What do you suspect is the cause of the ulcer?
A 57-year-old white male with a history of diabetes and hypertension presents with a 3-month ulcer on his left, plantar foot. The enlarging ulcer, associated with sporadic pain, sent the patient to a vascular surgeon—who preformed an extensive work up that included x-rays, arterial, and venous dopplers. All studies were found to be unremarkable.
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Answer: Malignant Ulcer
The result of a skin biopsy confirmed a clinical suspicion that the plantar lesion was an ulcerated, acral lentiginous melanoma. Unfortunately, the melanoma metastasized to the patient’s liver, pancreas, lungs, and thalamus. The patient died within 2 years of the diagnosis. Early detection and excision would have prevented the metastasis.
Typically, venous stasis ulcers occur in the gaiter area—most commonly at medial malleolus and rarely form on the plantar foot. Arterial (ischemic) ulcers usually occur on the distal leg or on the dorsum of foot or toes and do not typically form on the plantar foot. While neurotrophic (diabetic) ulcers can occur on the plantar foot, these ulcers are not painful.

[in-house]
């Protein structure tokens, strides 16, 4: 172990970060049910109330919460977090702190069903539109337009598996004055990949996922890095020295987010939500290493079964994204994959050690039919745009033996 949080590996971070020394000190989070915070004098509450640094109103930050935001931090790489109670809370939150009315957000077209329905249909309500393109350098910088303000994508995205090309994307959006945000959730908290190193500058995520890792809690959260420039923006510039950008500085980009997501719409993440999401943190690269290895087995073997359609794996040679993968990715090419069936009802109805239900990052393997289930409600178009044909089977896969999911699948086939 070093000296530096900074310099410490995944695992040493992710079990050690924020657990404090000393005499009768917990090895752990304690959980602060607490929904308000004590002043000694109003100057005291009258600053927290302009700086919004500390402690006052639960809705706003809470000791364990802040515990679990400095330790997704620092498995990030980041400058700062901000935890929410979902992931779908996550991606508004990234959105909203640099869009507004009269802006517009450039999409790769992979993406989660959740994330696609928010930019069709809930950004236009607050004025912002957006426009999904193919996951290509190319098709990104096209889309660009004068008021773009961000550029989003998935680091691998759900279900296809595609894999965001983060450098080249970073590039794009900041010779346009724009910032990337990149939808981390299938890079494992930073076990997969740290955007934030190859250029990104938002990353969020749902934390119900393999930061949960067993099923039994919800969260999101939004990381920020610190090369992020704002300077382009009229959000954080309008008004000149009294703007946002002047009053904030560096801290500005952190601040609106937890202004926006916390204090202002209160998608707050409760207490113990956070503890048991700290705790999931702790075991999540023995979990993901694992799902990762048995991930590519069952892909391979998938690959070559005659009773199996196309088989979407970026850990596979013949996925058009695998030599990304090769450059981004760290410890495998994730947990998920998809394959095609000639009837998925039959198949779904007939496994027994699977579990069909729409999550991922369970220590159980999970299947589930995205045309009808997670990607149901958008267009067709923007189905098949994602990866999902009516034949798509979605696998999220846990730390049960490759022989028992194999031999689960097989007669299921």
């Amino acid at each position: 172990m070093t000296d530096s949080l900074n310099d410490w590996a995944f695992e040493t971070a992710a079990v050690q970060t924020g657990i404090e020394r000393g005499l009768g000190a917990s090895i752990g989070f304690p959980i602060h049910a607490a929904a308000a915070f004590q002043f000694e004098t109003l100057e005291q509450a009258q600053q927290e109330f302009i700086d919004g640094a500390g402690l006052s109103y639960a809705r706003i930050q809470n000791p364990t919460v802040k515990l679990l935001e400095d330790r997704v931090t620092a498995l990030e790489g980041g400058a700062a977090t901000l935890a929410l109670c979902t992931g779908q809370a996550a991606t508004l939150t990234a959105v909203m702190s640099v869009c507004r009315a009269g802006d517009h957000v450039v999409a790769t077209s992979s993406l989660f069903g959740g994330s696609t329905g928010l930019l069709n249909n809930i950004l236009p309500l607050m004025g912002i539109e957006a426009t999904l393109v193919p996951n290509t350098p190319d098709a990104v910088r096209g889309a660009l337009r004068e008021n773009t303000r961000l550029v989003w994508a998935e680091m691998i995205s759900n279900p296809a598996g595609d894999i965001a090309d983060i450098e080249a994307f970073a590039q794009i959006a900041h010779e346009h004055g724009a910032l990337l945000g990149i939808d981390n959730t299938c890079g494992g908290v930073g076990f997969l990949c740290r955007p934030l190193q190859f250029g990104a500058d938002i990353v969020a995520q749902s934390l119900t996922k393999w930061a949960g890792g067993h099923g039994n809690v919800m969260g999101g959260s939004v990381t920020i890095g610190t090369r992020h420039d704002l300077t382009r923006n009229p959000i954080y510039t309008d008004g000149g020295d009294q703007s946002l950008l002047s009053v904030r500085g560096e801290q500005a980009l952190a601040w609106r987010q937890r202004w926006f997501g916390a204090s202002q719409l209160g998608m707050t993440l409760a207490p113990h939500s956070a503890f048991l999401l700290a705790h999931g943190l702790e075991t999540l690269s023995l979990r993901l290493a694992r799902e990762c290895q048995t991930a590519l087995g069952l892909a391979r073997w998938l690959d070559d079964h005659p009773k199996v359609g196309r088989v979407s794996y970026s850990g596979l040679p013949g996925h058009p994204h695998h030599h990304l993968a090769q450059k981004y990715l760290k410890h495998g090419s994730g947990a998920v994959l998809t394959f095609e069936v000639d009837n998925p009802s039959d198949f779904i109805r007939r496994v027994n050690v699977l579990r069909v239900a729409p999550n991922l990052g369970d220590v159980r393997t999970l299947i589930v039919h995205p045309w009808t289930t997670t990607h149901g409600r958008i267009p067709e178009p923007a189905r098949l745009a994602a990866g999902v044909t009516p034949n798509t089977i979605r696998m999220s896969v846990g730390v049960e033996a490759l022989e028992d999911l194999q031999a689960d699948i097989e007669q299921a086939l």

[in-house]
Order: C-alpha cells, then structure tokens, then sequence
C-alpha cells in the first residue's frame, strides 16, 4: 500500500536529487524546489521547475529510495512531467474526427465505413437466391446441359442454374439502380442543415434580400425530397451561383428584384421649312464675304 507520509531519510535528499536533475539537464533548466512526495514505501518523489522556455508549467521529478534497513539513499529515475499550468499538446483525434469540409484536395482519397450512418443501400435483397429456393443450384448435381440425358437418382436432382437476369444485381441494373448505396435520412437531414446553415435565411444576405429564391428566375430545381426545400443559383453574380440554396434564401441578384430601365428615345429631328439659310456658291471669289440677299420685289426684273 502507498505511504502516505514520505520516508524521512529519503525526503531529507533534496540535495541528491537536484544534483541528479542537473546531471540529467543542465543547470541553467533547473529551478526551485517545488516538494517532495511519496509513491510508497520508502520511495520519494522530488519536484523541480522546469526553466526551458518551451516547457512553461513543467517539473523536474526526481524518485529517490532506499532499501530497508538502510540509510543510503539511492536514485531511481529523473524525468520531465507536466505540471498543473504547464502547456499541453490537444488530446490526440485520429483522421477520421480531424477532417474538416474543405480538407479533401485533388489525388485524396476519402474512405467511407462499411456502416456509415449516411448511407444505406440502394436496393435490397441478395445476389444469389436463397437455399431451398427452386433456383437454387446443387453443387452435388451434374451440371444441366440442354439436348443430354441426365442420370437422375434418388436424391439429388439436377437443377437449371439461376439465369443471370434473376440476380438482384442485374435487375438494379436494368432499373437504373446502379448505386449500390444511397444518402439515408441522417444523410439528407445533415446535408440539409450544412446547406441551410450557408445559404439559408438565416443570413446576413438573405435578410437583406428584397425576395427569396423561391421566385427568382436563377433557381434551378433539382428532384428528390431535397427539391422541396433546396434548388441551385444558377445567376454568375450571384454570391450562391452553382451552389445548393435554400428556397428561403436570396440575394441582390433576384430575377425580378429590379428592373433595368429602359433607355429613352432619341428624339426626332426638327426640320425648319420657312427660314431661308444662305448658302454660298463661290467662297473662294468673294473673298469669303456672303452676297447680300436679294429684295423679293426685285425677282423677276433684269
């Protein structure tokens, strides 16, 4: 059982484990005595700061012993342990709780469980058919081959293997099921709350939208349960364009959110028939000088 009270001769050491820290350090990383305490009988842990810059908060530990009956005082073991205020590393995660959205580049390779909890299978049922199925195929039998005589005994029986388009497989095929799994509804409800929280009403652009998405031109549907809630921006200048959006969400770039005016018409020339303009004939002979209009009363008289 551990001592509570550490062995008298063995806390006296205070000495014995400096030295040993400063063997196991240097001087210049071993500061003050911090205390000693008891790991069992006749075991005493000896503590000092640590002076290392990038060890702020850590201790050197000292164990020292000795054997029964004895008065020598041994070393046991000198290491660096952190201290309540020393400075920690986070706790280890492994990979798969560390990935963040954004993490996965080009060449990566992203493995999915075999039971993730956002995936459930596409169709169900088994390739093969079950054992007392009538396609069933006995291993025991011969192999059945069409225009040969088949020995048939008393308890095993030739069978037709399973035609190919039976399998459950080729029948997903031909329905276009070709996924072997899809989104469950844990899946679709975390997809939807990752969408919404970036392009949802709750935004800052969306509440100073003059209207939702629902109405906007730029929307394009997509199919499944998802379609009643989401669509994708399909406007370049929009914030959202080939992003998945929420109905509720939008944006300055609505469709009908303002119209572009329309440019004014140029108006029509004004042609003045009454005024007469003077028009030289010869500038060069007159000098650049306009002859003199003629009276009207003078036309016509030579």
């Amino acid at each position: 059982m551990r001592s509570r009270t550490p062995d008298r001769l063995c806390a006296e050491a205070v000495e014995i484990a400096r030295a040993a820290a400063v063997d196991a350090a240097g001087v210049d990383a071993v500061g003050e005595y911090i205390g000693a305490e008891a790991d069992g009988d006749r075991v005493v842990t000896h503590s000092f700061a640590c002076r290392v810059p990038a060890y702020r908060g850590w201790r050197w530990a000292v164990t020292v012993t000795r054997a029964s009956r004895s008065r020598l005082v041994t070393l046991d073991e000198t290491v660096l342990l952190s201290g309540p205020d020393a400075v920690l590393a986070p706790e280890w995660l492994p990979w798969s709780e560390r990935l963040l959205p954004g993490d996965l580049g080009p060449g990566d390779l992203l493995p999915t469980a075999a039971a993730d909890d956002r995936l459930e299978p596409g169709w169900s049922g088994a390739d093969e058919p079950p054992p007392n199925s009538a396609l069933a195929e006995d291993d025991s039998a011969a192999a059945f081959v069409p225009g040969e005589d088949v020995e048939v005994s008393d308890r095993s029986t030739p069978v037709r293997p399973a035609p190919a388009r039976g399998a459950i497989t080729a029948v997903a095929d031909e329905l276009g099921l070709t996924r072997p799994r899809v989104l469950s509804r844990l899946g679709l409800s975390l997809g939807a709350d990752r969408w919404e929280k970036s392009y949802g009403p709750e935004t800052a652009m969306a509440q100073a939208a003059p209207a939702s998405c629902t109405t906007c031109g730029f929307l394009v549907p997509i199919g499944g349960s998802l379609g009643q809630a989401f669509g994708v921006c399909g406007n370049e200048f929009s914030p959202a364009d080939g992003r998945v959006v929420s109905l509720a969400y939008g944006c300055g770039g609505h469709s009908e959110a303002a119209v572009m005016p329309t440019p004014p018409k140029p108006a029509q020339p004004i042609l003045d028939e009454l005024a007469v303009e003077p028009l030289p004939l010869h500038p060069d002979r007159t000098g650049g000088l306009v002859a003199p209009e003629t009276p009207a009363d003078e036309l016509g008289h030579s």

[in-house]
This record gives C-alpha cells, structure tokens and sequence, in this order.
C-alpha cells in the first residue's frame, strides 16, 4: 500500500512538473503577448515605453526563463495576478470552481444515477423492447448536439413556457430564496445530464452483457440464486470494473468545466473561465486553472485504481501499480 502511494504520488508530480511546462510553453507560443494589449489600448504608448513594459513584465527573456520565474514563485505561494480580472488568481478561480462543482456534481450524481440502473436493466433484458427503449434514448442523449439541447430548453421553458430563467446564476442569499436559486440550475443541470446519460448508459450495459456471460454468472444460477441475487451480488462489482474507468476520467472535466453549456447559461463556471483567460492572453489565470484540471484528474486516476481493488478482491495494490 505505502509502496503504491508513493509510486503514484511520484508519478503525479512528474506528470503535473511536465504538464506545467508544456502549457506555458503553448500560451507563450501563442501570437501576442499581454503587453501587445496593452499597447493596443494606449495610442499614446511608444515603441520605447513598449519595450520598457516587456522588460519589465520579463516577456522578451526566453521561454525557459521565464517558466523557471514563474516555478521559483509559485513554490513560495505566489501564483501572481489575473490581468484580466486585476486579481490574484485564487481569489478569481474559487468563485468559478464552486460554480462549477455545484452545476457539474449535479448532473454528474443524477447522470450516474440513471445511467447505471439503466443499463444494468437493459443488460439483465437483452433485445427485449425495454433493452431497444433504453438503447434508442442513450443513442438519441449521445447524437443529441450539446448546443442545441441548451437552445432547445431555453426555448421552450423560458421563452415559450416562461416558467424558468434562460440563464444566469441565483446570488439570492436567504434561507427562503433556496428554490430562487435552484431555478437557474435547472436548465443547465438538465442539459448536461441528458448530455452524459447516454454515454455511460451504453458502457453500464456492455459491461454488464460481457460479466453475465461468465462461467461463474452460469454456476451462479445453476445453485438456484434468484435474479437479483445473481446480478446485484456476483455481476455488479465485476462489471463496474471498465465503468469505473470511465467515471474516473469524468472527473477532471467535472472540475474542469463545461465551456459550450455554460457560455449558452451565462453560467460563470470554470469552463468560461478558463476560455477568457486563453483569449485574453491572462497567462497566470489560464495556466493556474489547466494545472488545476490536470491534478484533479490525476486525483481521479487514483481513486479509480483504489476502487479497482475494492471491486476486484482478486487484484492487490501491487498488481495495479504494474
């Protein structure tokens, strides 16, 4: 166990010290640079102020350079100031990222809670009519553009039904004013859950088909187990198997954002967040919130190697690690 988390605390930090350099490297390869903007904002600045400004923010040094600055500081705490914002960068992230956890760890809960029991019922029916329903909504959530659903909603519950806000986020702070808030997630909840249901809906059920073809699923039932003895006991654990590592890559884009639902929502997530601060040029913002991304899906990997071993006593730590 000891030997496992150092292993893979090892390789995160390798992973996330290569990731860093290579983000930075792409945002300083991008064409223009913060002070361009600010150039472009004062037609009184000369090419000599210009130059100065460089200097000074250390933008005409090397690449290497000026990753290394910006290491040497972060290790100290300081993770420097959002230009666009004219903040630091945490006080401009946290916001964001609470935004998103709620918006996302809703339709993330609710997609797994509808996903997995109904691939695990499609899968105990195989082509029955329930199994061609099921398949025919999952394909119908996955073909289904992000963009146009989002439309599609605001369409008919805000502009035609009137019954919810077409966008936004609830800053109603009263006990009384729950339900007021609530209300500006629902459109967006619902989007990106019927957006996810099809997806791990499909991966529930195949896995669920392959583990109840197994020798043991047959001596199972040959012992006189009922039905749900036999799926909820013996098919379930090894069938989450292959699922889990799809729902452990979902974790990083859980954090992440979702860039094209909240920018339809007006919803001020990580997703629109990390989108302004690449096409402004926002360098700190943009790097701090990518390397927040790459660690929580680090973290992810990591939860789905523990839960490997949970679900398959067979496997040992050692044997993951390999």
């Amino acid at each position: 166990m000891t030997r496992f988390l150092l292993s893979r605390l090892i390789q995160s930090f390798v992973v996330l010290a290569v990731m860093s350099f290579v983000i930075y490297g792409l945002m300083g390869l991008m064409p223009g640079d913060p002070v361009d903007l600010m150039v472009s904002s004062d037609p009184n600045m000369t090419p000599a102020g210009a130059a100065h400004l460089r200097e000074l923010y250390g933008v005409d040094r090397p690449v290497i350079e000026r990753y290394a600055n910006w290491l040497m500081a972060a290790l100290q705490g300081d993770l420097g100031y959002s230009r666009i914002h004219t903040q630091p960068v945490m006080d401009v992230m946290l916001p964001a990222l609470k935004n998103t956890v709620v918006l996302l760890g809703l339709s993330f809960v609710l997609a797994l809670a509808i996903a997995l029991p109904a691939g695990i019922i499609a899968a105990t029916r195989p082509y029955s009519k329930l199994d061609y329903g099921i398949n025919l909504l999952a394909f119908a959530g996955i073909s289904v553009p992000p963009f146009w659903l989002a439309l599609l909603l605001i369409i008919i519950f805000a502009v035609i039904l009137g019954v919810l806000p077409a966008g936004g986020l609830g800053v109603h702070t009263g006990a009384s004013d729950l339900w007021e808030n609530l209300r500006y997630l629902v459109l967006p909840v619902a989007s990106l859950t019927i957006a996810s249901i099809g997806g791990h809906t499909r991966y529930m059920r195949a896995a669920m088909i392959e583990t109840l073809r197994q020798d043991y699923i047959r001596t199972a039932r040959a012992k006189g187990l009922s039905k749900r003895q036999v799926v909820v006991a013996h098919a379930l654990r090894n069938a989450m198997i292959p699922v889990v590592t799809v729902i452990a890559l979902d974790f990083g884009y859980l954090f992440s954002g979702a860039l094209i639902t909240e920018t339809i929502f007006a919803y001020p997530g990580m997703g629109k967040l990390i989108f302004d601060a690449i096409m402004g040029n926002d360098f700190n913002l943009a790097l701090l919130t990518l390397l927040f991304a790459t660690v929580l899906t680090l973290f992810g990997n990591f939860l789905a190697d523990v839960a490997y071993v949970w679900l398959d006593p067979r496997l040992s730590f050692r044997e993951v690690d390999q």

When foot ulcers fail to heal or do not fit typical clinical presentations as described above, a skin biopsy is needed to rule out malignancy. A number of cancers including squamous cell carcinoma, lymphoma and melanoma can present with ulceration on the foot.
Spentzouris G, Labropoulos N. The evaluation of lower-extremity ulcers. Semin Intervent Radiol. 2009; 26(4):286-295.
Kristina Paley, MD, shares her first-hand account of the case here: